The 4Runner requires a full commitment to its rough and tumble DNA. It forgoes many of the daily comforts found in today’s crossovers for the off-road capability and durability that has earned it its legendary status. For most though, the daily compromises might be more than its worth. Let’s discuss.
The 4Runner’s simplistic mission and heavy-duty hardware become major assets when out in the wild. And to enable hitting those trails at a faster pace, the TRD PRO, with its highly adaptable suspension dampers and standard underbody protection, is even better equipped for handling the rough terrain time and time again.
It’s also important to recognize that the $50,000 TRD PRO is more than just the sum of its bolted on parts. The Toyota development team worked hand-in-hand with FOX – a company renowned for their innovative and high-performance shock designs realized from decades of racing know-how – to deliver an on-road and off-road performance that met the TRD PRO’s performance targets. Those shocks, along with the one-inch taller TRD front springs, strengthened TRD wheels, and a ¼-inch thick front skid plate, were then, not just subjected to the rigors of Toyota’s quality and durability programs, but also confirmed with the 4Runner’s many other critical aspects such as stability control, active cruise control, crash sensors, and even serviceability.
While it’s offroad worthiness is never in doubt, its on-road performance leaves much to be desired. Starting with the powertrain, the engine is noisy and the transmission is only five-forward gears which are leisurely geared. On the highway, fifth gear is a sight rarely seen as slight highway climbs or light acceleration requires the engine to pick up the revs. After several minutes of spinning along in fourth gear, the droning from the standard TRD exhaust drone finally begins to fade to the background. As one can imagine, the 4Runner’s fuel economy is rather poor at 17 mpg combined. Alternative off-road-oriented models such as the Wrangler V6 and even the Tacoma have adopted newer drivetrains and are significantly more efficient.
Another compromise to daily life comfort lies with the 4Runner’s chassis tuning where the suspension’s incredible articulation and large-bump-absorption performance have brought on copious amounts of body roll and significant front end nose-dive under braking. Its large tires and isolated road feel are ideal for pounding through the rough stuff but its highway straight-line stability isn’t great and the steering requires constant attention. Acceleration and deceleration also demand more attention. The throttle seems to jump open from 0-5% in an on-off fashion and the brake pedal has an initial dead spot and farther in becomes difficult to smoothly modulate.
Inside, the 4Runner’s faux-leather seats are soft and comfortable for long drives but the side bolsters offer little support during cornering which adds to the feeling of excessive body lean. The gauges look like they were pulled from a Lexus and the chunky steering wheel feels great to hold.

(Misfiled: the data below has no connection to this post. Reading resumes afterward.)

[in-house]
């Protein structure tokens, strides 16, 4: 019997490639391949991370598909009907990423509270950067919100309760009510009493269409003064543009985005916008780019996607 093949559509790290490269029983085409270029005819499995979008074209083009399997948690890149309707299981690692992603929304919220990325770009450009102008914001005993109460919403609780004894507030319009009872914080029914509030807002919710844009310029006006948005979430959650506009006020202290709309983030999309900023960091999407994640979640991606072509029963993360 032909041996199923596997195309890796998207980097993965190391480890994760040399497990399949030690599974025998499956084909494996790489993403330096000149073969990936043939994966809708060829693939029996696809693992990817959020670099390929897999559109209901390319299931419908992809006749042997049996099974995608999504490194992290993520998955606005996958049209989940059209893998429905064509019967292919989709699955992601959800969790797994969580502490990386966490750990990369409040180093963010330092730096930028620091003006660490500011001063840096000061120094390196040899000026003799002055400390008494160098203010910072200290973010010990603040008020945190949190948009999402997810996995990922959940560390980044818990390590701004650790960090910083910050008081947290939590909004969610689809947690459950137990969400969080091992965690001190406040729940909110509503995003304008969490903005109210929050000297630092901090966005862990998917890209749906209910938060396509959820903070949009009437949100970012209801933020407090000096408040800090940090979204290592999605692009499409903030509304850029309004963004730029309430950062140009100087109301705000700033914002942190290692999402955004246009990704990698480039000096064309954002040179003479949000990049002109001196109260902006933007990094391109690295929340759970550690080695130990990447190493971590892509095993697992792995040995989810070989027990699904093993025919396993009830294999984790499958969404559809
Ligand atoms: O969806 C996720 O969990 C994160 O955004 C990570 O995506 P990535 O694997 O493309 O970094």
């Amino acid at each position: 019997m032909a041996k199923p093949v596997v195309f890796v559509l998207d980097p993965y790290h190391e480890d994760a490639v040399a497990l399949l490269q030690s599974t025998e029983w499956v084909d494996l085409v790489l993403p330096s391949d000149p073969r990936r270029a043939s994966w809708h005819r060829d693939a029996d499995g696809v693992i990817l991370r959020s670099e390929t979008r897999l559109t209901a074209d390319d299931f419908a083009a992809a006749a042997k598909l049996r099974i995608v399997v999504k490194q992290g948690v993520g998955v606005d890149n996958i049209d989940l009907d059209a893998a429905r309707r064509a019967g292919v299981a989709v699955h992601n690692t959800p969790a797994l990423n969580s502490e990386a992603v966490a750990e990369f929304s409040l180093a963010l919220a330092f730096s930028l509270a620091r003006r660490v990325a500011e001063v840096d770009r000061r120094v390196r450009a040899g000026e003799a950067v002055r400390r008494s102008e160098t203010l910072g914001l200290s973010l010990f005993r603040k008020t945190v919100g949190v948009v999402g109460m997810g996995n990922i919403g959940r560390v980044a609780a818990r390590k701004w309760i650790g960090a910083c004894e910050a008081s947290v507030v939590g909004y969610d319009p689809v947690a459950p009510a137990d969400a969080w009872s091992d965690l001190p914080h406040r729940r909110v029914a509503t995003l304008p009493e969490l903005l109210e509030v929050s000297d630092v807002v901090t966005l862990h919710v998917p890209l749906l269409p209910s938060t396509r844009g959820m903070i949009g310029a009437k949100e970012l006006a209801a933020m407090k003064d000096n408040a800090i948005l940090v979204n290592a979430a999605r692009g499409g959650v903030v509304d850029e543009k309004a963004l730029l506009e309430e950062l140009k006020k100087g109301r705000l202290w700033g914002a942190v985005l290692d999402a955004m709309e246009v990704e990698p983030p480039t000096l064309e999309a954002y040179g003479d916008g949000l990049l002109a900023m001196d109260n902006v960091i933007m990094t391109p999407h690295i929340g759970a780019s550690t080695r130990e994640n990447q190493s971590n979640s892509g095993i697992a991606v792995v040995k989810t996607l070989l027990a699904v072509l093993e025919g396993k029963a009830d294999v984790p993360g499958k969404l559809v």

Outward visibility is good around the sides but somewhat limited out front because of the high hood (with fake scoop) and low roofline. The most unique and coolest feature has to be the power roll-down rear window – try to simply find an SUV with even a flip-up rear window. It adds a fresh cabin breeze without any noticeable added noise – although road-noise, in general, is fairly poor, to begin with. The cargo area is cleanly designed with mostly square sides and the seat cushions fold forward to allow the seatback to fold flat – ideal for in-car camping.
Another nod to its off-road focus is the part-time four-wheel-drive system. It’s not recommended for use on the pavement but the lever-actuated system ensures an even and consistent front/rear power split when engaged. The traction control aids and locking rear differential controls are mounted in the ceiling and reaching up to engage them feels super cool, like piloting an aircraft. Among those aids is the off-road progress control system which is like super-low-speed cruise control for climbing and descending. It works with the wheel speed sensors to provide ultimate traction but its thundering brake actuation is intense and only adds to an already stressful situation. What is reassuring is the fact that the FOX Shocks’ unique design minimizes the chance of sharp impact or surprise dips turning into any head-to-the-ceiling moment all while keeping cool despite working hard to control the wiggly solid rear axle’s movement.
The exterior’s balanced proportions and boxy styling form a handsome reminder of simpler times where an SUV was unquestionably capable of tackling the mountain trail. It feels purposeful while some high-tech goodies such as LED headlights and taillights add a modern touch.
In the end, it’s easy to remember the 4Runner fondly for its off-road prowess and push aside the daily-driver qualms but that only goes so far. The only cure for the Monday morning rush-hour reality-check is to begin planning where the 4Runner TRD PRO will take you on your next adventure.